How your Facebook privacy settings impact Graph Search

By , CIO |  Security, Facebook, Graph Search

After much buzz and anticipation over its "top-secret" announcement today, Facebook revealed a new search capability called Facebook Graph Search.

The feature, which is currently available in a limited beta release, lets you search for friends, photos, restaurants, games, music and more. Results that Facebook returns will depend on your friends' privacy settings and the privacy settings of people you're not connected to.

Graph Search is available only in English and if you want to sign up for the waitlist for Graph Search, visit facebook.com/graphsearch.

"When Facebook first launched, the main way most people used the site was to browse around, learn about people and make new connections," writes Tom Stocky, director of product management and Lars Rasmussen, director of engineering, in a press release. "Graph Search takes us back to our roots and allows people to use the graph to make new connections."

Graph Search will appear as a bigger search bar at the top of each page. At today's press conference, Facebook CEO Mark Zuckerberg made a point of explaining the difference between traditional Web search and Graph Search; the two are very different, he says.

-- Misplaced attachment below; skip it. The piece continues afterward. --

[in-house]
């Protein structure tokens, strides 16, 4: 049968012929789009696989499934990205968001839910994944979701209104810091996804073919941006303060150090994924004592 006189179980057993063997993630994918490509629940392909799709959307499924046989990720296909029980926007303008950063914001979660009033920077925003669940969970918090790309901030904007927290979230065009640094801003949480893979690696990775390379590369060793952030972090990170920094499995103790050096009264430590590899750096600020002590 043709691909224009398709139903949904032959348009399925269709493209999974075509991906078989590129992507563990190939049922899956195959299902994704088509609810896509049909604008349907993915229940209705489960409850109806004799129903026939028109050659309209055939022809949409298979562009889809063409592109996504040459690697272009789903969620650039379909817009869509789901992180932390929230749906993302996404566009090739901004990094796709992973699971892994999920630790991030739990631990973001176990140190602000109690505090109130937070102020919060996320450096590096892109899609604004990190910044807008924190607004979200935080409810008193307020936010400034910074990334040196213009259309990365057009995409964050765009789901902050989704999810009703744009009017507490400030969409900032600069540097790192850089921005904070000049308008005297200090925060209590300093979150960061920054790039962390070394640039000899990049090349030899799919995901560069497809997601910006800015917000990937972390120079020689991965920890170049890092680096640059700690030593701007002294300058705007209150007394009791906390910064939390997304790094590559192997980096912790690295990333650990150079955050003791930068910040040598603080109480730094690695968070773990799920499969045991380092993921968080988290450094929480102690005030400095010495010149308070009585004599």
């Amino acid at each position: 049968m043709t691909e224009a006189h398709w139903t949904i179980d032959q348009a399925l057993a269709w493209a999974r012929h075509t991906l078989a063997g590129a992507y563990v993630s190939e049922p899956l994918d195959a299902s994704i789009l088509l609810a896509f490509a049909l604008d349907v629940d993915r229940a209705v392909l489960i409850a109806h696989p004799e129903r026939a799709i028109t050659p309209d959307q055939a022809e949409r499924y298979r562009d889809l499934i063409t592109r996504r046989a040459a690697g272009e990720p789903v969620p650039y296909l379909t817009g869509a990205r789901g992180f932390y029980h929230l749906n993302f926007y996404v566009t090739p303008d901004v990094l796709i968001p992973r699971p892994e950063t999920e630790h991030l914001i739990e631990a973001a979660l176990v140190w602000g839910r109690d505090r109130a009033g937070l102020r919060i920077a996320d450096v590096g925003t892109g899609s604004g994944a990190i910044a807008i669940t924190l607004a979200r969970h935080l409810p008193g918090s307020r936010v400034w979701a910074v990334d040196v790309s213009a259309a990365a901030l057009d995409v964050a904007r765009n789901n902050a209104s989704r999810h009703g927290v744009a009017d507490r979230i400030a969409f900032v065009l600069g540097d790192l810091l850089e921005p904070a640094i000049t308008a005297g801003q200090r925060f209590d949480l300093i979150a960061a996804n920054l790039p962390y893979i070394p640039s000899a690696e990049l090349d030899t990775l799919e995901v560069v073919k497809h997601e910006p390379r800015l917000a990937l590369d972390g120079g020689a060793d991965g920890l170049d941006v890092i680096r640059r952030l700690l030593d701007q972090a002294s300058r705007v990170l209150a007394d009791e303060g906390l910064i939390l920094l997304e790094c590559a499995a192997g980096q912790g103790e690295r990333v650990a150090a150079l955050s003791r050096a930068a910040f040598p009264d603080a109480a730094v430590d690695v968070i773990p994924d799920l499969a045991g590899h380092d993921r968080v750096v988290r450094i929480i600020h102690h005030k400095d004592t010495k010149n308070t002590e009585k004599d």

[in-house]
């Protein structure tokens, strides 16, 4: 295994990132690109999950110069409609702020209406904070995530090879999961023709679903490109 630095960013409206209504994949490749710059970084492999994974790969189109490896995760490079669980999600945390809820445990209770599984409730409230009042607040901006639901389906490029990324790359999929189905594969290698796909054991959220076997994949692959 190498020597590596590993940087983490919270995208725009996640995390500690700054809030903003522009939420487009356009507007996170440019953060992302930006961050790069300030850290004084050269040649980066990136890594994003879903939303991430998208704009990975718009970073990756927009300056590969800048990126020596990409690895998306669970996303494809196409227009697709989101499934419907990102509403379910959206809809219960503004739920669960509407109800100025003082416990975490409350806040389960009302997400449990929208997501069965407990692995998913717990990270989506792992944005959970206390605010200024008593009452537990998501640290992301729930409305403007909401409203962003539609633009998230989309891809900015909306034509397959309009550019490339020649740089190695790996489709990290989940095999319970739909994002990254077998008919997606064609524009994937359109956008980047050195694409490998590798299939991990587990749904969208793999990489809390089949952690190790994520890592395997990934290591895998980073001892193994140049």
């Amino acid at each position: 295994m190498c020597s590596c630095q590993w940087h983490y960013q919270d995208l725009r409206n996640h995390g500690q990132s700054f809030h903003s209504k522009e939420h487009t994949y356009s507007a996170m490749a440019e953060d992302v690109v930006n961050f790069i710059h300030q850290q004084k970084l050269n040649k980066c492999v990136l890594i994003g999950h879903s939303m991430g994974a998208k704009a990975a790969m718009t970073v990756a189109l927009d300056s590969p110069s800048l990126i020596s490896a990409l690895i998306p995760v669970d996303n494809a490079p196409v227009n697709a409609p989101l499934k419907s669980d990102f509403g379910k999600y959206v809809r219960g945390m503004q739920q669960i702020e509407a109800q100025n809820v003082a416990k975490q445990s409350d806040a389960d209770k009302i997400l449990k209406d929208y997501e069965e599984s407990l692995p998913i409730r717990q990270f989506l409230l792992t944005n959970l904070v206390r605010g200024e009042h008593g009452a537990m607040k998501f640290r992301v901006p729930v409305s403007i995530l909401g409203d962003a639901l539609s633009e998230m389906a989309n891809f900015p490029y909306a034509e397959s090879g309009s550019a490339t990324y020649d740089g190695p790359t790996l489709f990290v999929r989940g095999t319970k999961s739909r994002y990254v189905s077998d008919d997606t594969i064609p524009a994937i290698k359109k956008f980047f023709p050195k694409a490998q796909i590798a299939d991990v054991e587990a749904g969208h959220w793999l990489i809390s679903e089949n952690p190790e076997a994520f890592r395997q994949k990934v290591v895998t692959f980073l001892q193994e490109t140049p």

According to Facebook, Web search is designed to take a set of keywords and provide the best possible results that match those keywords. Graph Search, the company says, lets you combine phrases-such as "movies my friends like"-to find that set of people, places, photos or other content that's been shared on Facebook.

Another difference: every piece of content on Facebook has its own audience, and Facebook has built Graph Search with that privacy in mind, it says. "It makes finding new things much easier, but you can only see what you could already view elsewhere on Facebook," Rasmussen and Stocky write in the press release.

Eden Zoller, principal analyst at technology consultancy Ovum, says that while Facebook may stress its commitment to privacy, it's walking a thin line. "Facebook needs tread very carefully here and be mindful of user privacy," she says. "It claims to have built Graph Search with privacy in mind, but Facebook has a mixed track record on this front and is in the habit of pushing privacy to the limits of what is acceptable."

Here's a look at how your privacy settings impact Graph Search.

[ 4 Facebook Privacy Settings for the New Year]

Your 'About Me' Privacy Settings


Originally published on CIO |  Click here to read the original story.
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